Year of the Flood
Crisis Fuels the Fire
Year of the Flood are yet another UK band who seem to be having their material put out posthumously, breaking up prior to the release of ‘Crisis Fuels the Fire’, which compiles together material from their previous EPs. It’s a damn shame that this keeps happening, as it did with another recently reviewed band, Knife Crimes. Clearly, there’s something in the UK water that prevents consistent up-and-comers like YotF from rising to the cream of the crop, be it internal band mechanics or indeed the mechanics of dysfunction that allow certain bands to rise to the top, backed by bigger labels and big name sponsors (according to Knuckledust in a recent interview). Alas, it is a plague that I feel does hold the UK underground metal/hardcore scene back – since starting this blog I’ve noticed a vast number of cracking bands who really deserve more recognition.
Still, it is better late than never indeed to not only review but indeed check out the Nottingham crew, whose fall into the Entombed-style d-beat wave without exactly sounding like Entombed. Unless you go looking for that comparison, I personally feel its not like another band aping their riffs, and ‘Crisis Fuels the Fire’ is the works of a band who were certainly well into their prime that it stands out as an excellent work on its own. Comprising two EPs which sold out fast, plus five more unreleased songs, it starts of fast and frenetic and tracks like ‘Blysspuss’ are full-on ragers that would be a sin not to bang your head to; and more cerebral numbers such as ‘Engineers’ and the ripping ‘(No More) No Means Yes’. All in all it’s a much more considered approach than most of their peers, tinged with progressive elements and sections nodding to the odd 90’s alt-rock influence. And the way they shift from one riff to another at times is frankly magical, seemingly able to deliver kickass riff after kickass riff.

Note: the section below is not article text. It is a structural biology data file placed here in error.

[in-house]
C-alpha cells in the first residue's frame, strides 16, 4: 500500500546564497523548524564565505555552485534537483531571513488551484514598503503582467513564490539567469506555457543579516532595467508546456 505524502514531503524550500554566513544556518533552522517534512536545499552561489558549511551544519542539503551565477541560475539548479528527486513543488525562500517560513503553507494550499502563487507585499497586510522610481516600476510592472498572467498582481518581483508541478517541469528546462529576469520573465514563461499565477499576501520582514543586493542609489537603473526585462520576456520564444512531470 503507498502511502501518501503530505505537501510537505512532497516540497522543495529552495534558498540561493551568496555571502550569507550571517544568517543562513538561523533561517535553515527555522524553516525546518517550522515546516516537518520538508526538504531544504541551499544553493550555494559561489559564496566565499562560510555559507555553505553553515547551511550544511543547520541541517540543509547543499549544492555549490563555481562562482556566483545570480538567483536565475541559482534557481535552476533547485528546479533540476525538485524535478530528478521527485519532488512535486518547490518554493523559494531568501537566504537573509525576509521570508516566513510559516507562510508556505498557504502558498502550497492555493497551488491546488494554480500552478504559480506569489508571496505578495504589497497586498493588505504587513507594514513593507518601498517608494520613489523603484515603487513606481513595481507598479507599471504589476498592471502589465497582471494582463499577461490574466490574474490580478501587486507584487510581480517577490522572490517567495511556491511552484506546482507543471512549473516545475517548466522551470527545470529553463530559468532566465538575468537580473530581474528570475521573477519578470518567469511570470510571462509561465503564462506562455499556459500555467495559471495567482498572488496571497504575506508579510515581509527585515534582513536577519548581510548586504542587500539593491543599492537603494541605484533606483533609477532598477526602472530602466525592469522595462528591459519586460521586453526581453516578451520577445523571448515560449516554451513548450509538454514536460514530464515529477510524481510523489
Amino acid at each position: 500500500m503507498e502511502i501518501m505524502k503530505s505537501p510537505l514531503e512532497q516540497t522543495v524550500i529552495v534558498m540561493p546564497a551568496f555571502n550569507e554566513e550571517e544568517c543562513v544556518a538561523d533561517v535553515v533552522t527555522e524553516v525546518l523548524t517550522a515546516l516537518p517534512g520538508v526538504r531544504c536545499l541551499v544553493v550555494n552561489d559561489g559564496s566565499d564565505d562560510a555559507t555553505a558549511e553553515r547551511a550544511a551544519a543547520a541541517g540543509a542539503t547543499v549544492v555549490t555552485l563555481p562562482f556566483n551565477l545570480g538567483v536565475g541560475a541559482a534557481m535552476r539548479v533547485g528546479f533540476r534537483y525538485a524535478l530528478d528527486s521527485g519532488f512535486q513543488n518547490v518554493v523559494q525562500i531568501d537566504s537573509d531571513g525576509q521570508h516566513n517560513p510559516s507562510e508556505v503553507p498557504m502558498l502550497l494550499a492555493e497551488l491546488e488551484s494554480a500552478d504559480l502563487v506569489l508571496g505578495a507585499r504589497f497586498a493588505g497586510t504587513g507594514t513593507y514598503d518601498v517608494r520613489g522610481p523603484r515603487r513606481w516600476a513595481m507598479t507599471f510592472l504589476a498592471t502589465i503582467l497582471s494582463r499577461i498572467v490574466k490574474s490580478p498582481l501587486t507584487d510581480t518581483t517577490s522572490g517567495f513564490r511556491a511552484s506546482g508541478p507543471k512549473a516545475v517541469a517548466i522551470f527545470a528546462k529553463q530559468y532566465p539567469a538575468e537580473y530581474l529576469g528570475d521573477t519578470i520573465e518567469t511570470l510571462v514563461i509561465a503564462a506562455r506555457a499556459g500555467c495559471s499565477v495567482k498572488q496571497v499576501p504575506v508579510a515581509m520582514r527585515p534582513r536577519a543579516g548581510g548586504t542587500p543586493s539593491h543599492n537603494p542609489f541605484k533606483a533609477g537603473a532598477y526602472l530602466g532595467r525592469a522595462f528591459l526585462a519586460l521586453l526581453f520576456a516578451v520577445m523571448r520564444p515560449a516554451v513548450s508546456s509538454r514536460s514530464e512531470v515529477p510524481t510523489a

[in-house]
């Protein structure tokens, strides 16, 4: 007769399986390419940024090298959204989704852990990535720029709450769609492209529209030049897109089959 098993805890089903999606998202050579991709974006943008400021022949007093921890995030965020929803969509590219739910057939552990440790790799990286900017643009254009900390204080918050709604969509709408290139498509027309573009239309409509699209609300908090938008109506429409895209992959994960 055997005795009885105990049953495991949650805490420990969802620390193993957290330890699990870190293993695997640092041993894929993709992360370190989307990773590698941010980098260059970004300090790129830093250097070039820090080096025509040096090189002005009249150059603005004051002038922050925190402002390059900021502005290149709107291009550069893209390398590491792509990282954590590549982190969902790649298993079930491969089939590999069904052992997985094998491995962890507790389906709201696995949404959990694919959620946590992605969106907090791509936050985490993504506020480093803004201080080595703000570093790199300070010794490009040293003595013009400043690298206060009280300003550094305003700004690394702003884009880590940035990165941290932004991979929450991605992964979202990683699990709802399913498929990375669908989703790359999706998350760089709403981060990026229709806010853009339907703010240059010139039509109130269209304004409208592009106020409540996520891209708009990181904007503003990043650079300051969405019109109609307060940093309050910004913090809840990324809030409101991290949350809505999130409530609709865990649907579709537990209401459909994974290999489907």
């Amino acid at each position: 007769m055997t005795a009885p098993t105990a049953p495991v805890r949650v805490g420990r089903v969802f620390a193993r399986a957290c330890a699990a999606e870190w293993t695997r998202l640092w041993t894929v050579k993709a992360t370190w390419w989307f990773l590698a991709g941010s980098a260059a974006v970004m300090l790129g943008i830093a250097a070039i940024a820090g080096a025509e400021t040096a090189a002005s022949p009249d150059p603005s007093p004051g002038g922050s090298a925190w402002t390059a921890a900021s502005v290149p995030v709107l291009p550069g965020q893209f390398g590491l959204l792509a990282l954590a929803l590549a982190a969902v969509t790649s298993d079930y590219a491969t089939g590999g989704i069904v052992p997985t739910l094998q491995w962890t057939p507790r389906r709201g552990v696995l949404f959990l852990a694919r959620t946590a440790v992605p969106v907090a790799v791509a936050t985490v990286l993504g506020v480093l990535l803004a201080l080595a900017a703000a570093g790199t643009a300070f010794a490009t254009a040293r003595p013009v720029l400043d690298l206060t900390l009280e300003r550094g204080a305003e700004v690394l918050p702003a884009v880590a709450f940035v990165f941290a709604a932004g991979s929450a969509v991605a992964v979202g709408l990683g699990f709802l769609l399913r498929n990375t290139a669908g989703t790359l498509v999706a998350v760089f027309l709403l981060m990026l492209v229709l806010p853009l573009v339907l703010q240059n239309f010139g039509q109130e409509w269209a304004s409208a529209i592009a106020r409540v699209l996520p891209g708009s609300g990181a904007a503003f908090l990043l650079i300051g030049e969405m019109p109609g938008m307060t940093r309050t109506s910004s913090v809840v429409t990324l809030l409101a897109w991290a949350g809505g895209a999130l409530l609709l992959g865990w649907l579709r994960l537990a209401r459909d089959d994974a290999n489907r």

YotF were heavily influenced by the literary works of Canadian author Margaret Atwood and Aldous Huxley, both of whose dystopian work filters through into the lyrics on ‘Crisis…’. Indeed, you’d think this was the metal soundtrack to ‘Brave New World‘ at times, such is its downcast view on humankind, predicting our demise due to our own arrogance. On paper, such lyrics aren’t that revelatory, but its still a damn interesting approach and it’s a bit of a shame we won’t get to see what other directions YotF might have gone in.
So if like me you’re very late to this party, you can stream ‘Crisis Fuels The Fire’ below and download it for a price of your choosing. The planet might not be mourning its own funeral – yet – but British hardcore/metal is poorer for losing another potentially great set of up-and-comers.